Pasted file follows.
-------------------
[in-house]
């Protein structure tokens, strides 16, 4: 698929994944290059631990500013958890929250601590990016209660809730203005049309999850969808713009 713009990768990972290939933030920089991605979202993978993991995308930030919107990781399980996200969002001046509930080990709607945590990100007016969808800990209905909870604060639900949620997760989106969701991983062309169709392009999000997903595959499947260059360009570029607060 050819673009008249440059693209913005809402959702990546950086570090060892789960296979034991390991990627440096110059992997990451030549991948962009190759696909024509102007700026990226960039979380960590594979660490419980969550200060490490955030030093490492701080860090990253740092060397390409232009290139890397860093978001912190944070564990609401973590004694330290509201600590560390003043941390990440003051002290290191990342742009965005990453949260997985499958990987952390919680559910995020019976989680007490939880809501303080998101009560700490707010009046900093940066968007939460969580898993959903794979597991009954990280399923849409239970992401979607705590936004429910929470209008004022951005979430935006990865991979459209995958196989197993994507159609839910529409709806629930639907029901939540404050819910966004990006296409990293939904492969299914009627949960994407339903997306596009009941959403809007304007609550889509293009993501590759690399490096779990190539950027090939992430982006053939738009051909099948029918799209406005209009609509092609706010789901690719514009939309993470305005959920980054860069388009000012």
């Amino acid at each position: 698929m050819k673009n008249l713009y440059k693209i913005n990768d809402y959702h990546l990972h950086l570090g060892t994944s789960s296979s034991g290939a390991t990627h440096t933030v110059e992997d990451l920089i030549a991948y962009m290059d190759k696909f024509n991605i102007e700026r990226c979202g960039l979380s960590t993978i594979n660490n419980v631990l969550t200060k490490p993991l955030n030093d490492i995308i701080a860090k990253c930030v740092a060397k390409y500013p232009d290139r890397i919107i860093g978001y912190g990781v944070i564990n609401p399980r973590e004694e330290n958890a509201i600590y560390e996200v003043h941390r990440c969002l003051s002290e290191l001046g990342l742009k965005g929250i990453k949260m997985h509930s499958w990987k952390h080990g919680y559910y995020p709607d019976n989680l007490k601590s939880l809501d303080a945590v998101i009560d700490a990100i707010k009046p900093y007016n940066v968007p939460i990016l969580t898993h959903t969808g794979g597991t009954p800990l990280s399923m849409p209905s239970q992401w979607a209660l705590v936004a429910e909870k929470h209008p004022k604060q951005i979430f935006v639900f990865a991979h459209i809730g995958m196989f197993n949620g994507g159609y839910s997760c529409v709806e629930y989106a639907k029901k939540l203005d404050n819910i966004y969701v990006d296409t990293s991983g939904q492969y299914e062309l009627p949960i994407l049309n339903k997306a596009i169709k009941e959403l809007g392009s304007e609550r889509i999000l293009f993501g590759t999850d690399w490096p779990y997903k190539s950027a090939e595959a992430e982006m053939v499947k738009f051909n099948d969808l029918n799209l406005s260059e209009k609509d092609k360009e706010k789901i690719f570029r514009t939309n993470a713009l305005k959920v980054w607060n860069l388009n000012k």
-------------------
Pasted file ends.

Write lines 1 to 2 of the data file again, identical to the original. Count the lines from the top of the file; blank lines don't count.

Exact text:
[in-house]
């Protein structure tokens, strides 16, 4: 698929994944290059631990500013958890929250601590990016209660809730203005049309999850969808713009 713009990768990972290939933030920089991605979202993978993991995308930030919107990781399980996200969002001046509930080990709607945590990100007016969808800990209905909870604060639900949620997760989106969701991983062309169709392009999000997903595959499947260059360009570029607060 050819673009008249440059693209913005809402959702990546950086570090060892789960296979034991390991990627440096110059992997990451030549991948962009190759696909024509102007700026990226960039979380960590594979660490419980969550200060490490955030030093490492701080860090990253740092060397390409232009290139890397860093978001912190944070564990609401973590004694330290509201600590560390003043941390990440003051002290290191990342742009965005990453949260997985499958990987952390919680559910995020019976989680007490939880809501303080998101009560700490707010009046900093940066968007939460969580898993959903794979597991009954990280399923849409239970992401979607705590936004429910929470209008004022951005979430935006990865991979459209995958196989197993994507159609839910529409709806629930639907029901939540404050819910966004990006296409990293939904492969299914009627949960994407339903997306596009009941959403809007304007609550889509293009993501590759690399490096779990190539950027090939992430982006053939738009051909099948029918799209406005209009609509092609706010789901690719514009939309993470305005959920980054860069388009000012």